When the Center for the Study of Aging launched the Family Caregiver Navigator program in Spring 2020, Sarah Toevs, professor of public health and population science and director for the Center for the Study of Aging, knew starting a pilot project at the onset of a global pandemic would be a challenge. But she also knew it would be a time that, according to the Idaho Caregiver Alliance, the 306,000 informal family caregivers in Idaho would need more support than ever. What she didn’t know was that Master of Social Work students would become the superpower of the program.
“The delivery of the Family Caregiver Navigator project would not be possible without the engagement of social work students and support from their faculty” she said.
Now in its second year having served over 300 caregivers, the Family Caregiver Navigator program’s goal is to provide individualized support, systems navigation and care planning with a focus on the caregiver – not the patient or individual with a diagnosis. By supporting caregivers and preventing the stress that leads to burnout, the program hopes to support the wellbeing of the entire family or social unit.
Focusing on the wellbeing of the caregiver is a perspective shift that is a challenge in a culture that takes unpaid caregivers for granted and renders them invisible. That’s where social work students come in, providing an unprecedented level of support to caregivers in Idaho.
Emma Ballantyne, a Master of Social Work student in her final year, knows what it’s like to be a caregiver as the parent to a medically complex child. The challenges of navigating her son’s medical needs as a young parent is what motivated her to become a social worker and join the caregiver navigator program. She anticipates becoming a caregiver to her parents someday and accepts that as a fact of life.
“It is just something that we will all eventually need or carry out one day that no one really knows ‘how’ to do,” Ballantyne explained. However, she’s motivated to help individuals prioritize their self-care and mental health which is critical to delivering the best care possible.
Sandra Zuidema and Ana Villanueva are also Master of Social Work students who take pride in supporting caregivers because of the experiences they’ve had with their families. “Being the oldest of five siblings in an immigrant family placed a lot of pressure and expectations on me. I was my family’s advocate from a young age and still continue to fill that role as an adult,” Zuidema said. “I’ve had to care for my own siblings and grandparents. Culturally it’s an expectation, but I wanted to start normalizing asking for help.”
Zuidema and Villanueva are bilingual in English and Spanish and specialize in supporting LatinX caregivers. Nationally, according to AARP, LatinX caregivers are more likely to care for someone in the home and more likely to face financial challenges, not to mention the language barrier which often prevents people from accessing services in the first place. While Spanish-language resources for caregivers are extremely limited in Idaho, just having access to a bilingual person who can counsel them on their options can be immensely helpful.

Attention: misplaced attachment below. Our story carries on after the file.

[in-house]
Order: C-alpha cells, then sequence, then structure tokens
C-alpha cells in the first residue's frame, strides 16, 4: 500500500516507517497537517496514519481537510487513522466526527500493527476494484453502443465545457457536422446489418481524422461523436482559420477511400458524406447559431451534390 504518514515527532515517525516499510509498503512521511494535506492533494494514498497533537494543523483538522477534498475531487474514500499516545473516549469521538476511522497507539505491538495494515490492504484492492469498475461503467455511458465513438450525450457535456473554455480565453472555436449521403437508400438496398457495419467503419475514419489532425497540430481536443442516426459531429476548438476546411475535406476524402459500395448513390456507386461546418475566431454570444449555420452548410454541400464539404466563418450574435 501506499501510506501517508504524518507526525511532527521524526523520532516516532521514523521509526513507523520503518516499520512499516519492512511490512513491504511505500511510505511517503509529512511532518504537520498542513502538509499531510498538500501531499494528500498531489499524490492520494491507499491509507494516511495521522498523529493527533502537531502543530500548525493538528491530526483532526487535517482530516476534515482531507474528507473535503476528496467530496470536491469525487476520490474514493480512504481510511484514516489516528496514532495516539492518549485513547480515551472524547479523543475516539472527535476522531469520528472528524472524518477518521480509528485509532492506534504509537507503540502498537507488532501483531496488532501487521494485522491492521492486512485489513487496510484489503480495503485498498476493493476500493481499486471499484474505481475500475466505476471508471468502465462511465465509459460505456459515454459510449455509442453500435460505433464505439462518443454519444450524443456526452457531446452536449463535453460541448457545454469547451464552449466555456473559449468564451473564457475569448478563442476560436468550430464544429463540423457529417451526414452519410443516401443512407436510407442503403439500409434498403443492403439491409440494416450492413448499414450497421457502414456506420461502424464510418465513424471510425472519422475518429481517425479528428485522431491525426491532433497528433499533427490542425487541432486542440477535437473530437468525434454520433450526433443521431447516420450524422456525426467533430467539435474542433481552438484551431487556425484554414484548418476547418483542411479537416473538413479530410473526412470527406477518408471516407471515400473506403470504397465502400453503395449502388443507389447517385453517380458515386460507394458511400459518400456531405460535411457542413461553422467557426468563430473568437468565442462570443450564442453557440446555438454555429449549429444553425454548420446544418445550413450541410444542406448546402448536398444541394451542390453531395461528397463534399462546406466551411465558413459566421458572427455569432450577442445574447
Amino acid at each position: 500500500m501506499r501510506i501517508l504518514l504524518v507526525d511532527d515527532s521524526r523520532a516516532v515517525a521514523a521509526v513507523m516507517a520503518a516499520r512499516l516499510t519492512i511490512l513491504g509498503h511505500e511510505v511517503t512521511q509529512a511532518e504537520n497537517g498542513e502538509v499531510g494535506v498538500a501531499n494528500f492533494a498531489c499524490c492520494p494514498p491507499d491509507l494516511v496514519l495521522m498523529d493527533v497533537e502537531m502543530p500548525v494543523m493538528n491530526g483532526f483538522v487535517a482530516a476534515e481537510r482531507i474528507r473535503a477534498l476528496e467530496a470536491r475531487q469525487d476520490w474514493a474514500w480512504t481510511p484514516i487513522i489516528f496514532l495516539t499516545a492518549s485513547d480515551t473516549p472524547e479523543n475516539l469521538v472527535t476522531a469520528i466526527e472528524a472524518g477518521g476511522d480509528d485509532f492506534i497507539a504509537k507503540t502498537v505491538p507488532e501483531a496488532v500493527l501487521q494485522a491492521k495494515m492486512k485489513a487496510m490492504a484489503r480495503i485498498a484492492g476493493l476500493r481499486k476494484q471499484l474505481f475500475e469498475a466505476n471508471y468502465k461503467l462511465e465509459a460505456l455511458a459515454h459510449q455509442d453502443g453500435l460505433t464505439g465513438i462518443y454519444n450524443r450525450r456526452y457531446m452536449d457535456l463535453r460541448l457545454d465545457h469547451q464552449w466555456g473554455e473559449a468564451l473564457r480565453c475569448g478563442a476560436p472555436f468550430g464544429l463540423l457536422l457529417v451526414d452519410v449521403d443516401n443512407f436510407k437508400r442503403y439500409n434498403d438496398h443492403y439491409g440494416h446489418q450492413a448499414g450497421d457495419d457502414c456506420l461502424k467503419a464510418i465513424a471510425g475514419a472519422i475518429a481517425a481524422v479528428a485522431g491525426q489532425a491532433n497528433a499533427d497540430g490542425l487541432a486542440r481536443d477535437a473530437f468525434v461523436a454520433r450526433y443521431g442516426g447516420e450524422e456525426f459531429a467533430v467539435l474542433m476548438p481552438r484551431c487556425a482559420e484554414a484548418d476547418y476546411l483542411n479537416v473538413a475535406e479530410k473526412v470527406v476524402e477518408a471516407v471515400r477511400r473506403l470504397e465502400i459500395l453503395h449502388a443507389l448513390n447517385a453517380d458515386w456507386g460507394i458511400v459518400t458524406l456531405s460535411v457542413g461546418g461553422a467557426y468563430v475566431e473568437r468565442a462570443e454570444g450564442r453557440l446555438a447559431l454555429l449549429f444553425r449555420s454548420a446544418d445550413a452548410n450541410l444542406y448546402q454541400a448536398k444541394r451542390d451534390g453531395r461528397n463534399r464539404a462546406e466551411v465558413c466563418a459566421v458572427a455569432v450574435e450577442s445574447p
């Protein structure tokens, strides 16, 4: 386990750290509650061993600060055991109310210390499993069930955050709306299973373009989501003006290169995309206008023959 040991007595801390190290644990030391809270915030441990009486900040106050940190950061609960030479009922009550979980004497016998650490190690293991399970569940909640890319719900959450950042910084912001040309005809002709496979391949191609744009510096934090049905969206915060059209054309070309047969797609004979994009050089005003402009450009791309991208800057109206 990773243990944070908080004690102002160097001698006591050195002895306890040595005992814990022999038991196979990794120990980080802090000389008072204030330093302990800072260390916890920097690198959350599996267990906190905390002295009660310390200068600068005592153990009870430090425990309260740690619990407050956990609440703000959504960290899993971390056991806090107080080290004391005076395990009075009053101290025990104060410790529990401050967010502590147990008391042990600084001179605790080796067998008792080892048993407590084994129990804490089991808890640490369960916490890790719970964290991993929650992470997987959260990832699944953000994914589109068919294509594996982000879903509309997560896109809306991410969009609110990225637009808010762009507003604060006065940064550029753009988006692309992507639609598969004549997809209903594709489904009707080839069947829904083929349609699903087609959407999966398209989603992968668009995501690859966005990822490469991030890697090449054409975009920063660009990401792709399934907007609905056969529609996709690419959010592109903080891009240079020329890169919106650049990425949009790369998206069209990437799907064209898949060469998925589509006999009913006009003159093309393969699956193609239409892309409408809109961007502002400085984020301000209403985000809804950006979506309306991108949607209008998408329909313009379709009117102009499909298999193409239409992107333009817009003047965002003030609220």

In fact, all three navigators cited the limited availability of resources for caregivers as one of the most difficult parts of their job. The social services and community-based organizations that do exist tend to be concentrated in Southwest Idaho and creativity is required to connect rural caregivers with support.
Ultimately, the social work students feel this internship is excellent preparation for their future careers. “Being part of the Family Caregiver Navigator team provides a foundation for social work,” Zuidema said. “It has also allowed me to build relationships with the community and familiarize myself with caregiver policies [in the state].”
Ballantyne added, “This work has really provided the microlens of working with individual clients but I also get a macro perspective. Working with community partners and leveraging resources with them to help this population is a skill that takes time and effort to build.”
Thankfully, the social work Interns’ contribution will extend well beyond their internship. The resources they identify and the relationships they build are captured in a database and online resource library that will continue to serve caregivers in the program moving forward.
Governor Brad Little recently recognized November as National Family Caregiver month. If you are a caregiver or know one in your life who needs support, contact Family Caregiver Navigator today at 208-426-5899 or on their website, also available in Spanish.
By Chelsea Smith, communications and project coordinator for the Center for the Study of Aging